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I'm trying to insert a large amount of records (in the millions) into an sqlite database. The data is read in from a file stream (C++). If I begin a single transaction, perform all of the inserts and then commit the transaction, I only get a very small percentage of records actually inserted in my database. The ones that are inserted seem random -- I can't really see any pattern for which ones do get inserted and which ones get left out. However, if I commit and then begin the transaction again after something like 2000 inserts, I don't have this problem and all of the records are inserted, even though the process is much slower. So...

Is there a strict limit to how many inserts can be done within one transaction? Is there a way to change this limit?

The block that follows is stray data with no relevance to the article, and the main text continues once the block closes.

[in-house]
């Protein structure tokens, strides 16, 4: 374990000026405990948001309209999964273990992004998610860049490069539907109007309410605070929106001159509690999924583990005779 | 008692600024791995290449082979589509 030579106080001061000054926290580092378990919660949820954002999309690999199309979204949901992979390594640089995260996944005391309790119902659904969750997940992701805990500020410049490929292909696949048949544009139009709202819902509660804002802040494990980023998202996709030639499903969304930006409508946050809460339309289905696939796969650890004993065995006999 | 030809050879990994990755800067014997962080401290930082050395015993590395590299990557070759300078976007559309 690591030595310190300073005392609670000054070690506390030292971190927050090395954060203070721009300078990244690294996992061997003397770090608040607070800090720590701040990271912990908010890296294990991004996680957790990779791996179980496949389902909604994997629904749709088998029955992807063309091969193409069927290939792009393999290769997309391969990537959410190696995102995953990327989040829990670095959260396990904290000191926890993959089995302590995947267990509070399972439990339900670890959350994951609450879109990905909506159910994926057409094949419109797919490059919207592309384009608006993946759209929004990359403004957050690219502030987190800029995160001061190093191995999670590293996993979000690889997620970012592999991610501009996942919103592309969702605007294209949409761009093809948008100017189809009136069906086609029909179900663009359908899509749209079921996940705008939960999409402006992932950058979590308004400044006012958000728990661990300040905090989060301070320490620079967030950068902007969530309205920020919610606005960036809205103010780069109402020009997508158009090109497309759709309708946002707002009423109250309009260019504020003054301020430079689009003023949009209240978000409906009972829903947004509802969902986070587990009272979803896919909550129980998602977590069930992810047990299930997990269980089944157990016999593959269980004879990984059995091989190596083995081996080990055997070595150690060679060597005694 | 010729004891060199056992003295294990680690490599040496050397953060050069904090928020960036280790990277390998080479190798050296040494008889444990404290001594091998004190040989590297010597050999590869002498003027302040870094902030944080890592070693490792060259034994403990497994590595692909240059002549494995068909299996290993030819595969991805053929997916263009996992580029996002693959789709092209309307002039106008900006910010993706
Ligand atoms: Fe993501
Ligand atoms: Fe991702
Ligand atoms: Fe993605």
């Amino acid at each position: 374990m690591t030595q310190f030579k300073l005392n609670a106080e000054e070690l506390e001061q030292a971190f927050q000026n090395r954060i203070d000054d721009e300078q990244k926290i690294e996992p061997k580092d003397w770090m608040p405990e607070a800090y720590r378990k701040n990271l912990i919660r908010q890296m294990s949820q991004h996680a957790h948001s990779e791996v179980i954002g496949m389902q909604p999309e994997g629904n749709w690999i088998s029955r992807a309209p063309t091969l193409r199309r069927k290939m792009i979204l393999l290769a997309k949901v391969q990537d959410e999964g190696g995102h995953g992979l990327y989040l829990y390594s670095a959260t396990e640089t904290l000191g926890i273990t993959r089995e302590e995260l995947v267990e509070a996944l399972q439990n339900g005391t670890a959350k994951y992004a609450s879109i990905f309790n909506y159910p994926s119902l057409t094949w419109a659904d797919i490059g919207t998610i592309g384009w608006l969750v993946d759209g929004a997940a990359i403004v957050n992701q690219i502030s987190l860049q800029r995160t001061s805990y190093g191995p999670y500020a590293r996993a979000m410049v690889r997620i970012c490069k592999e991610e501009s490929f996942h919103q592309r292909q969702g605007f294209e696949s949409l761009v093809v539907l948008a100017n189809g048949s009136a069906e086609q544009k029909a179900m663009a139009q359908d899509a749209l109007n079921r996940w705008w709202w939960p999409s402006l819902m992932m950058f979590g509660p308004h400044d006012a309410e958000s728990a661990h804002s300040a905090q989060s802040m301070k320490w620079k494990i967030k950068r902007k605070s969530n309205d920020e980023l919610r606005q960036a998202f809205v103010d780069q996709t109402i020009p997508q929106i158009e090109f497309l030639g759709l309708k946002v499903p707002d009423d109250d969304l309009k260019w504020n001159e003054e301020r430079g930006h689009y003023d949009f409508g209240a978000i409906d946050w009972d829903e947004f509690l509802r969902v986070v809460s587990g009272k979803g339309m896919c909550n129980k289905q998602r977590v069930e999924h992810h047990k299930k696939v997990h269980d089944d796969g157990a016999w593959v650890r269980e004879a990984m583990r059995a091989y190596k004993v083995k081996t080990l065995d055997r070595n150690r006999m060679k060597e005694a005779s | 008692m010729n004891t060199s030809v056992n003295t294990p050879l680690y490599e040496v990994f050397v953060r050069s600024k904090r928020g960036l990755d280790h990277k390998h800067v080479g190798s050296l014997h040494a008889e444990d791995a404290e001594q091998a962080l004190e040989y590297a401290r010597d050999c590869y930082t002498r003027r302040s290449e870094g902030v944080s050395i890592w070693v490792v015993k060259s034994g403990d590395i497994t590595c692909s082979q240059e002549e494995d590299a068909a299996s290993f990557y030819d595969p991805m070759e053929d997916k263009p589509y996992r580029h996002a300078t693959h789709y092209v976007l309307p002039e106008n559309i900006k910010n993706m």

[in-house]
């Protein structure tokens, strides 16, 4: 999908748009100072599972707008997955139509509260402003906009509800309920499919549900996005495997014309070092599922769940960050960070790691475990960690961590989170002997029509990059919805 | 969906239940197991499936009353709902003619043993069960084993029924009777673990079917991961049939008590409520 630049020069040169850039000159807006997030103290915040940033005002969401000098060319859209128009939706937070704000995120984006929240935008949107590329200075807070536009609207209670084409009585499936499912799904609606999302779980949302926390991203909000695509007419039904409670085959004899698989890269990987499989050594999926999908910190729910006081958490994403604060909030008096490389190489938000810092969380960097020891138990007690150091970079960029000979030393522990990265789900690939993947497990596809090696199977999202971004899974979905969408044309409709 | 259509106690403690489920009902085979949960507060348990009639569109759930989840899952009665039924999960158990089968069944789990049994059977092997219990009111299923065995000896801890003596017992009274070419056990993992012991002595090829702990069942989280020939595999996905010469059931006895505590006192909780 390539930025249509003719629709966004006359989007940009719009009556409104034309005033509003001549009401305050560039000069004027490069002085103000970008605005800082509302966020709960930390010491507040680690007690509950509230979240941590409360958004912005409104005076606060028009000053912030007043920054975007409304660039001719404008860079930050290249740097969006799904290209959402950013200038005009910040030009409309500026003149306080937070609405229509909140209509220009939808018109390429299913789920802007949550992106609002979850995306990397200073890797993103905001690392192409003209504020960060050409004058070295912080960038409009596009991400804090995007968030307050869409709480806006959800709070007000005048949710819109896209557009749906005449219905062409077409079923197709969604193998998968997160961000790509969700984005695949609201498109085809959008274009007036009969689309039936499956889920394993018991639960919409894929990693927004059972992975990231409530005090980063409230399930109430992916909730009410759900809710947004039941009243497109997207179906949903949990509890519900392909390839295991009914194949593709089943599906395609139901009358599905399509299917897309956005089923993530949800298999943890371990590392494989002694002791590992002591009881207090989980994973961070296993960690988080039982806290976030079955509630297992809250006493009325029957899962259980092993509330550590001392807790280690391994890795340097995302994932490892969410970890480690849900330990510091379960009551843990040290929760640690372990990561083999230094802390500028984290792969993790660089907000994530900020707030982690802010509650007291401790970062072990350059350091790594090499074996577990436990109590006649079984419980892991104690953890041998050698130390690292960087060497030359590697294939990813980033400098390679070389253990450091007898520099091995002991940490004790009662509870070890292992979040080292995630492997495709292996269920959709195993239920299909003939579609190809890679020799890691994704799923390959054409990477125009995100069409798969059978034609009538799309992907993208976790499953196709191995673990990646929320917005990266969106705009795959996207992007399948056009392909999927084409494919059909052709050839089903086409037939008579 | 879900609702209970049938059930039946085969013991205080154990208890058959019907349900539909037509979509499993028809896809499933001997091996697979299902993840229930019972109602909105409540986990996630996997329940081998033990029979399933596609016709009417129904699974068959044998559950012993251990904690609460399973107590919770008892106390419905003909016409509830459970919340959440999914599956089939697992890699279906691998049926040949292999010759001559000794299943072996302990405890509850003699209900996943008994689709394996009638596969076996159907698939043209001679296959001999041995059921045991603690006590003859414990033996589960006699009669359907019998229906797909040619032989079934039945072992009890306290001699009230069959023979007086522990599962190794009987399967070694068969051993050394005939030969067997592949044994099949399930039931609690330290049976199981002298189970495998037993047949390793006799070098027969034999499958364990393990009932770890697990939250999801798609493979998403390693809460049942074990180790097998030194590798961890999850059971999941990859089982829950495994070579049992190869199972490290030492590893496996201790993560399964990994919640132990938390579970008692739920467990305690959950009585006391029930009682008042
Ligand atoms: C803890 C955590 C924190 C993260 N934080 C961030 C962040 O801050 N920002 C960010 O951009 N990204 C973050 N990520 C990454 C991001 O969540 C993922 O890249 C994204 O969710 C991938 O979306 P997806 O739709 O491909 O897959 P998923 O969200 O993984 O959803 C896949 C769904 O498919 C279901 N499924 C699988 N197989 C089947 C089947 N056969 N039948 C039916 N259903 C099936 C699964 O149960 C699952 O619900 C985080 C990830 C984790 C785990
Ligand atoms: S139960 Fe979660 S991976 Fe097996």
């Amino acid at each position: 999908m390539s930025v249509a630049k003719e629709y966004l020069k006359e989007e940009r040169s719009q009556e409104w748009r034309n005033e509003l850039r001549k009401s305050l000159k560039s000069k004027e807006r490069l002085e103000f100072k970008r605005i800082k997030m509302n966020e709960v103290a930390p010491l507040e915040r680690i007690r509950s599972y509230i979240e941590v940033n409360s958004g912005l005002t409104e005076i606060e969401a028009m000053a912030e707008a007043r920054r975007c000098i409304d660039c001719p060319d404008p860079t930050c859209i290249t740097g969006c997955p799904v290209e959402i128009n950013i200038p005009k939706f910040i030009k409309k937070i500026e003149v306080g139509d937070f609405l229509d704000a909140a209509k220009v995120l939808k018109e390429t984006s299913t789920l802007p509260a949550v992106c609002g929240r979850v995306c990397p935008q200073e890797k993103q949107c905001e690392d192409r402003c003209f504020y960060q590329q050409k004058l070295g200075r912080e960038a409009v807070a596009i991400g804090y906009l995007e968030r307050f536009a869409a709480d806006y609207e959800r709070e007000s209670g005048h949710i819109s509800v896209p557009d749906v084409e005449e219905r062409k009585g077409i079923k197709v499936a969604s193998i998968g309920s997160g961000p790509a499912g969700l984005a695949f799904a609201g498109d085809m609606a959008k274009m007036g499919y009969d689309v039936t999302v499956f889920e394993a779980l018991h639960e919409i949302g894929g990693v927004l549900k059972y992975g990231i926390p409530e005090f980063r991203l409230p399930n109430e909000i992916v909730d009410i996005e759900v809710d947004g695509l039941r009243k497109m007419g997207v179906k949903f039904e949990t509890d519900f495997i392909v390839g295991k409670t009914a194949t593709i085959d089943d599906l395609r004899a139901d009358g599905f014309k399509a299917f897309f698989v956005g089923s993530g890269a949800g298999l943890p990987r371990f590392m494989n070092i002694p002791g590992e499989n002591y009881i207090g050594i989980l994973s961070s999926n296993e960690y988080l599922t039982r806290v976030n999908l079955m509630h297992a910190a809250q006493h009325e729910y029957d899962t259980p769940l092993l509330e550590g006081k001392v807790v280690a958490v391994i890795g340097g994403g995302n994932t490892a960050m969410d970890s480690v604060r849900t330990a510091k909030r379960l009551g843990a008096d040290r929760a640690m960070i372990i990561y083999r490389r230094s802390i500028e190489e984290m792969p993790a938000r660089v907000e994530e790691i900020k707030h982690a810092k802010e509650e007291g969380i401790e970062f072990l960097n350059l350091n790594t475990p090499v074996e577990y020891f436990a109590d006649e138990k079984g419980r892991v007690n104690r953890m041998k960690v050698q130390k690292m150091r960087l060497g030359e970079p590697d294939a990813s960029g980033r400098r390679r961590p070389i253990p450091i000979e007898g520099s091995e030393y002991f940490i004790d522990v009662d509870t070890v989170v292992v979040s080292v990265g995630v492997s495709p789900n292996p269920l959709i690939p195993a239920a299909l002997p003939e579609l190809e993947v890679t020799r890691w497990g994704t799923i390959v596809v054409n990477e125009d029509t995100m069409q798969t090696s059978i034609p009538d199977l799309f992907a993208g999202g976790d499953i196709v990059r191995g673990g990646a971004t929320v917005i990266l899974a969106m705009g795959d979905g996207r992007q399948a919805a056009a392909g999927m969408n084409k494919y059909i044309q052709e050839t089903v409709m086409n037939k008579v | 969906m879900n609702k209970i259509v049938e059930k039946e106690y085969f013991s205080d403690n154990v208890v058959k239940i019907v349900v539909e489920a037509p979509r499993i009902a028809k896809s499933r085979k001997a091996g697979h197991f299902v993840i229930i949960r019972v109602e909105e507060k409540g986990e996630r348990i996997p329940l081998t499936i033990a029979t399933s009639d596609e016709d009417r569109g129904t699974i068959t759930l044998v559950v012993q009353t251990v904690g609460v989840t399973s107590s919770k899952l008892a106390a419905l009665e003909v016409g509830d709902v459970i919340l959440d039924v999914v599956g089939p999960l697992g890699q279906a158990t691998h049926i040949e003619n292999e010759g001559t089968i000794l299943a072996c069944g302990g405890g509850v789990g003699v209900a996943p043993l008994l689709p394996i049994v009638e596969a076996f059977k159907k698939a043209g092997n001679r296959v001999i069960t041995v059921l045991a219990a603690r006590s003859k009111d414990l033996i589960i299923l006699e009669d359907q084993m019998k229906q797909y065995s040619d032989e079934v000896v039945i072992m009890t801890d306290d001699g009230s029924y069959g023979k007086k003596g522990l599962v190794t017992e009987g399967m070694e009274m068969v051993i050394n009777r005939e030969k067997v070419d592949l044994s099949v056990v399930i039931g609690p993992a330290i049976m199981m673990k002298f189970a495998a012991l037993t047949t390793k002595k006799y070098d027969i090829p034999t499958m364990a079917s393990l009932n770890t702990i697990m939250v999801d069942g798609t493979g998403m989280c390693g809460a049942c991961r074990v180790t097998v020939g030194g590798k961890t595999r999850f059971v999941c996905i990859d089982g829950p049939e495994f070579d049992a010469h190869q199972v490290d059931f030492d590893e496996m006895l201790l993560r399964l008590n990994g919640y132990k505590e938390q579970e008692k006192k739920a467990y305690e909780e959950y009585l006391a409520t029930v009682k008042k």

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Got into this issue as well. Just gonna post this here for posterity. If you encounter this, should first try to batch only 1k-2k inserts per transaction to see if this is indeed the issue. – Andrew Nov 5 '15 at 15:45

I am able to insert 10 millions rows in a single transaction without a problem.

My guesses:

  • you are inserting too much rows in a single statement and hitting Maximum Depth Of An Expression Tree limit. This can be switched off completely.
  • you are using overly long INSERTs without binding values and hitting Maximum Length Of An SQL Statement limit. In this case, use parameter binding.
  • it may be a bug in the library (are you checking every API return for error codes?)

Check Limits In SQLite. It may help if you show how you prepare and execute INSERTs in the code.

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